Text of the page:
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Updated: Aug 6, 2021

Several months ago, my friend sent me a video of a woman reading a book.

Brenda’s Beaver Needs a Barber.

I love wit and clever humor. I love a good turn of phrase. I love double entendres. This was right up my alley.

In the video, this woman was reading the book and showing the pictures, much like you would to a group of children in elementary school or a library.

I started watching the video. I found the double entendres intellectually interesting but wished I could speed up the delivery. Was there a way to watch it sped up? There wasn’t.

I got interrupted by my husband and was equal parts grateful and annoyed.

I tried watching it again later in the day and found myself irritated by the woman reading it. She thought it was so funny that she kept stopping in the middle of a sentence to laugh.

“Get on with it,” I found myself thinking.

I was interrupted by my husband again. Fine, if he was going to keep interrupting me, I’d wait and watch the video with him later.

That evening, we sat side-by-side on the couch to watch the video. By this time, I’d heard the first several pages, and this woman’s interruptive laughter, twice. I took a deep breath and hit play.

As she read each page and got caught up in laughter, my husband smiled.

Page turn.

She got tickled; he got tickled.

Page turn.

He threw his head back with laughter at the cleverness of the author and the experience of watching this woman read this funny book.

Why was I so grumpy?

His laughter softened my grump. Watching him enjoy the experience along with her was a stark contrast to my reaction of wishing she would control herself, read me the book, and get on with it.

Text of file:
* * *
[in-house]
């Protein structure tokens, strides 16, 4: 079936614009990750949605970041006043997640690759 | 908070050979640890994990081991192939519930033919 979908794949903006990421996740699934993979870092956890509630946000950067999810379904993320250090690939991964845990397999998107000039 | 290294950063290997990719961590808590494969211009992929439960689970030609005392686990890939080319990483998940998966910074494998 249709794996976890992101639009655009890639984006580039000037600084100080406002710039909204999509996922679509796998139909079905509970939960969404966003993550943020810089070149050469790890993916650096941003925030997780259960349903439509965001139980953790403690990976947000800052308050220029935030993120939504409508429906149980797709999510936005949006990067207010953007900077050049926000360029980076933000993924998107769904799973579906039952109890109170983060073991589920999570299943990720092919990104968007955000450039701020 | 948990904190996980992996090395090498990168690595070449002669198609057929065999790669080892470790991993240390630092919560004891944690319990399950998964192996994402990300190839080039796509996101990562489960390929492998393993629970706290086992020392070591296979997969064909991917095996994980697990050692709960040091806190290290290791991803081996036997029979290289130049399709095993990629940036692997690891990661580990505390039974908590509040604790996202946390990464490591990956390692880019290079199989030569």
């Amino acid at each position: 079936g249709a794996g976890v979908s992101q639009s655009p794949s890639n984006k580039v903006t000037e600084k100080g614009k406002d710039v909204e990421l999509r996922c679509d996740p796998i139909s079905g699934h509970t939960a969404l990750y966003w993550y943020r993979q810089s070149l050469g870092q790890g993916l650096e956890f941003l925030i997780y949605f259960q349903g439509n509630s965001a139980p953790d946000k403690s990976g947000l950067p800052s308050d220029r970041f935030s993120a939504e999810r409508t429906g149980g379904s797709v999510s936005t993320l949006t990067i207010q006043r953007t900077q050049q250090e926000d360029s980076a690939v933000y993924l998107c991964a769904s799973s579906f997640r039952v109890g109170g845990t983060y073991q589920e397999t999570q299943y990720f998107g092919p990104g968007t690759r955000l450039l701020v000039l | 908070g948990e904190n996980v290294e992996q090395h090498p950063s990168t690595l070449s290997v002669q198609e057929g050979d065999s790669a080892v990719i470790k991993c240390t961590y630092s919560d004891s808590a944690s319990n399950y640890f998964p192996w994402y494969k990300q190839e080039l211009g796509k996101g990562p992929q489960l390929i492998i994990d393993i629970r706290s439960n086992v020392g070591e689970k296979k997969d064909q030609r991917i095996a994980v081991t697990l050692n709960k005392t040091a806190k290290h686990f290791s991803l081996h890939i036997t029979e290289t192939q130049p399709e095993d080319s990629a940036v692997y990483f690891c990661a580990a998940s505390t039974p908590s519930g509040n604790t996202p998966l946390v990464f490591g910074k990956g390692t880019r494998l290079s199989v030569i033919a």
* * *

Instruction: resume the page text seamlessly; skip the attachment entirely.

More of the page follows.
I love to laugh. I love clever stories. I love to be taken by surprise when reading or watching something. Why was I not able to enjoy this?

As I got quiet and took a trip inside, I realized I had been working really hard in a very intellectual way recently. I felt like I was racing against a clock and there was no time for fun. When I watched this woman read a book … and take the time to enjoy it, it felt unfair. How dare she take time for fun and whimsy when I wasn’t allowed to. I wanted that. How dare she take it.


That wasn’t the first or last time I caught myself being grumpy in a circumstance that would usually bring me joy, but I am thankful for the realization that when I am grumpy, it is often because someone else is doing something I wish I could do. And I am jealous.

The good news is that by realizing it, I can take steps to alter it.

The truth is there is enough time for fun and whimsy. I am better for it. I am more gracious and engaged in my life. The weight on my shoulders is lighter.

When I catch myself being grumptastic, it’s usually because I’ve gotten too caught up in doing and thinking and have lost the spark of creativity that fuels me.

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